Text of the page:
What Imbalanced Chemicals Do to Your Pool’s Finish

Any responsible pool owner knows that it’s of the utmost importance to maintain their pool’s chemical balance. These chemicals don’t just help a pool keep its pristine and shimmering appearance, but they also prevent the growth of bacteria and algae. If these chemicals become unbalanced, they can harm your pool’s finish and negatively impact your health. If your pool’s finish becomes damaged enough, you may need to contact So Cal Pool Plaster for pool restoration services


Any discussion about pool chemicals needs to start with chlorine. Chlorine is used as a disinfectant, and it helps prevent the growth of bacteria in a swimming pool. However, it needs to be carefully balanced in order to work effectively. This is measured using the pH scale, a scale that specifies how acidic or basic a body of water is. The ideal pH level for a pool is around 7.4 to 7.6. If the pH levels drop too low, the water is acidic. Acidic water isn’t just an irritant to the eyes and skin of anyone swimming in the pool, but it also damages your pool’s finish, eating away at its surface. Your pool’s finish can become rougher to the touch and give space for algae to grow, further damaging your pool’s appearance. Underwater metal equipment such as lights and the piping of the pool can also be damaged by corrosion.

At the same time, pH levels rising too high can be detrimental as well. Anything above a pH level of 7.8 is considered to be basic and reduces the effectiveness of your pool’s chlorine. High pH levels lead to scale building up on pool equipment and the pool’s finish. If you’ve ever had scale buildup on a faucet or showerhead, you know that scale is ugly to look at and uncomfortable to touch. Having scale on your pool’s finish is just as much of a nuisance as it is on your appliances. If the scale gets too encrusted on the surface of pool tiles, you may even have to hire a pool tile repair service to replace them.   

Calcium Hardness

Calcium is another critical chemical concern for maintaining pool finishes. Similar to the way in which chlorine levels can drop into acidity or rise into alkalinity, imbalanced calcium hardness can lead to corrosivity or scale buildup. Water with low calcium hardness will try to leach it from nearby surfaces that contain calcium, such as plaster, grout, and tiles. Given that these materials are all used in pool finishes, this can lead to etching, pitting, and surface stains as calcium is leached away from your pool. If the damage becomes too widespread, you may have to hire a pool replastering service to restore your pool’s finish. If the calcium hardness gets too high, in contrast, it can promote scale buildup like with high pH levels.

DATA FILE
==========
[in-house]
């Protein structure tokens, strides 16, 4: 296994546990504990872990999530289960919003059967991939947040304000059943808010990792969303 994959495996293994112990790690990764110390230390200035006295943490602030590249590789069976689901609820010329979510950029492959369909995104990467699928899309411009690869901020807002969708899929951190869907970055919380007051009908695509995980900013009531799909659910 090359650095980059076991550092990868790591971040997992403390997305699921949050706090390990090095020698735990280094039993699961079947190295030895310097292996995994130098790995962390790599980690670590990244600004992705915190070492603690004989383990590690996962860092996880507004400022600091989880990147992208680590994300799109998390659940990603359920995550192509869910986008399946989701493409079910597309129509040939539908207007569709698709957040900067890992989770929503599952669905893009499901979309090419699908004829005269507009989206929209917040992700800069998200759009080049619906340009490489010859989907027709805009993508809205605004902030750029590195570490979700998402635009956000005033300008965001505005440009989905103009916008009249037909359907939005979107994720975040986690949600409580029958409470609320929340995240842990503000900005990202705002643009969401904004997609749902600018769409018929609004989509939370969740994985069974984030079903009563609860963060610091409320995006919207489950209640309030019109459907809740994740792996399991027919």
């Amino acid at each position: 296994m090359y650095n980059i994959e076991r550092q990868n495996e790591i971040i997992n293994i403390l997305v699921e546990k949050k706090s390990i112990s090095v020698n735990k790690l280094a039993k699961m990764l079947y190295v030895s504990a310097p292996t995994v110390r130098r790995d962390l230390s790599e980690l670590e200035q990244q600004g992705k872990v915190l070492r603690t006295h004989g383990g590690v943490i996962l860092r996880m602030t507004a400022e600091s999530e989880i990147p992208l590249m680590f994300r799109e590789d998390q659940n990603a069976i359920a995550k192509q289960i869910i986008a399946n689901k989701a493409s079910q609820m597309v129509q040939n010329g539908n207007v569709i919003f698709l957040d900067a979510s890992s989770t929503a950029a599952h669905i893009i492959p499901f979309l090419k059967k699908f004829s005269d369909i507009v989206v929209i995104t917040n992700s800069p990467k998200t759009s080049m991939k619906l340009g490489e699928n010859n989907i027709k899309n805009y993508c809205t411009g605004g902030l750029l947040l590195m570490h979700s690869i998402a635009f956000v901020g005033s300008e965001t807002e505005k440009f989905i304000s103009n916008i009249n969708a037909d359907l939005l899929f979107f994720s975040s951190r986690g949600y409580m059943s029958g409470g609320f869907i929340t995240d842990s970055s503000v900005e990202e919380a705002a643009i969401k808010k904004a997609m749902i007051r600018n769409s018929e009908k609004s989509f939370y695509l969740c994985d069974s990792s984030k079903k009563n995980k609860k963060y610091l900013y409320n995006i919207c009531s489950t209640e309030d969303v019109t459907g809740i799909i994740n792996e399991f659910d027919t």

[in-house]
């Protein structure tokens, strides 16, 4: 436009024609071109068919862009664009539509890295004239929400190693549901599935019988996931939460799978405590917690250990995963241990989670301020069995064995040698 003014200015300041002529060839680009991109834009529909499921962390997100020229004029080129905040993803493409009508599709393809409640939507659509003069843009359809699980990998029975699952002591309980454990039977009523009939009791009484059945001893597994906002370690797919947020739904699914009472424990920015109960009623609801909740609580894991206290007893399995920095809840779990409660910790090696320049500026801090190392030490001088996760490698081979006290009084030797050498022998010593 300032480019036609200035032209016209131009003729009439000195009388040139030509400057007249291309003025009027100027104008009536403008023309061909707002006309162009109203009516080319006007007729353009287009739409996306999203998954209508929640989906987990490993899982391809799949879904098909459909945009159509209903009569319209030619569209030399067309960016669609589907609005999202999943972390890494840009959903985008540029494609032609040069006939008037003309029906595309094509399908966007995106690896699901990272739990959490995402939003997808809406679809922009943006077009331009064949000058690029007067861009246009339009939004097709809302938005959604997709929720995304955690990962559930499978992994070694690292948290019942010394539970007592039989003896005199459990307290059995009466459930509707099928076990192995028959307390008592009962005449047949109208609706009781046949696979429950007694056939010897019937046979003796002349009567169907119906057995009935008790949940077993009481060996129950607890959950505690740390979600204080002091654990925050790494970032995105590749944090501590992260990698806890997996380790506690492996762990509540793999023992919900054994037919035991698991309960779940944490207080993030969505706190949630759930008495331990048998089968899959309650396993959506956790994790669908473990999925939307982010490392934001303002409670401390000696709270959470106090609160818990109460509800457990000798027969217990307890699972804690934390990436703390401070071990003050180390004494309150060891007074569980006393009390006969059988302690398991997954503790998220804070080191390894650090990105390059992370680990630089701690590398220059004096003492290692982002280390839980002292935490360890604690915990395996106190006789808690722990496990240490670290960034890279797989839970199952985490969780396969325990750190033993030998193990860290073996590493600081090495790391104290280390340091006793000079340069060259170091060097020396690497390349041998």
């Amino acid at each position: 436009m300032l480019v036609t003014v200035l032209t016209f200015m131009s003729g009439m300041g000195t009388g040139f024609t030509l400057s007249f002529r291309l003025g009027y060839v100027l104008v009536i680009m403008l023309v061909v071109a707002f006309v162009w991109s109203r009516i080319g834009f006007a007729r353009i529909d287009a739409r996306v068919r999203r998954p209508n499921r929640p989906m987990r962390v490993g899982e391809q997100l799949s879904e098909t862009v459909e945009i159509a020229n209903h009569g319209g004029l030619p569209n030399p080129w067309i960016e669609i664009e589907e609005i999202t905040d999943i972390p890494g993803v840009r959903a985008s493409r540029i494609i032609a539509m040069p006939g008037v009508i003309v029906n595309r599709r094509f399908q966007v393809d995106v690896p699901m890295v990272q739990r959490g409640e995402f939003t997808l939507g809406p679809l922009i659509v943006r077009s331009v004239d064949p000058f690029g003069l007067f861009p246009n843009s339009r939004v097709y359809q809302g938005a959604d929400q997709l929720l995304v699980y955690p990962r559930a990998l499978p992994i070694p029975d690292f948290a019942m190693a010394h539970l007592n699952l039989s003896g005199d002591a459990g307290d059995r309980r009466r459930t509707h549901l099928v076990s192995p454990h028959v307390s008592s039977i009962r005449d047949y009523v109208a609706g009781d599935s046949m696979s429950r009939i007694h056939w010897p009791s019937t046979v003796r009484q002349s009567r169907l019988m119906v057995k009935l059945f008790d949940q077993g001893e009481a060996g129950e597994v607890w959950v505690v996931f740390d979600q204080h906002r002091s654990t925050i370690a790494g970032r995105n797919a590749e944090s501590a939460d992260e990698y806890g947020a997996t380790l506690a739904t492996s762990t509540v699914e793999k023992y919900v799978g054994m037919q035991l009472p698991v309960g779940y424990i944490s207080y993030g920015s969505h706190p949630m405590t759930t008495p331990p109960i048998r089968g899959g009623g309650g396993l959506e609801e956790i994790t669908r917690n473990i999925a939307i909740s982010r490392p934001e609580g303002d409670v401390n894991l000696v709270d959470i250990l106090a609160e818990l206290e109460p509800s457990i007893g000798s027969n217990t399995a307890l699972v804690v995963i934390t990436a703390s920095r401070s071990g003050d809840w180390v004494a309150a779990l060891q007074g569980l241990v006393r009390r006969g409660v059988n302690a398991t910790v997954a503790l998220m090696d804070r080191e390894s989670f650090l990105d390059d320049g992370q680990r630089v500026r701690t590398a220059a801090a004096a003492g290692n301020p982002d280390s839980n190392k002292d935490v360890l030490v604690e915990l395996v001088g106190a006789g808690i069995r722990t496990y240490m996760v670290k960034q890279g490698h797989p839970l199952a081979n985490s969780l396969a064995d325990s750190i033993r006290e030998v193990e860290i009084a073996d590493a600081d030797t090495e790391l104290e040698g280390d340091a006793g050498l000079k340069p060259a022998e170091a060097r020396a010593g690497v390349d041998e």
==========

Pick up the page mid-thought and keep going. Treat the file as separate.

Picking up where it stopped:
Total Dissolved Solids

While technically not chemicals, this category is still a major component of a pool’s chemical balance. “Dissolved solids” refers to all non-liquid materials that are in a pool, such as calcium and sodium, as well as dust, plant matter, pollen, and more. Water that has been completely distilled, for instance, has zero dissolved solids in it. There is some debate over how much total dissolved a pool can have; 1500 parts per million (PPM) is held as a standard by some, while others maintain that a pool can operate without issue at 5000 PPM. Too many total dissolved solids can impact the efficiency of your pool’s chlorine, giving the water a dull appearance and helping algae bloom in the water and on the surface of the finish. 

If a chemical imbalance has damaged your pool’s finish, you can trust the pool replastering services of So Cal Pool Plaster. We offer a wide range of pool finishes, backed up by a comprehensive pool restoration service. We can replaster your surface, perform pool tile repair, and even add new features as part of a pool renovation project. If you’d like to learn more about our services or get a free estimate on the cost of your pool project, give us a call at (714) 617-8182.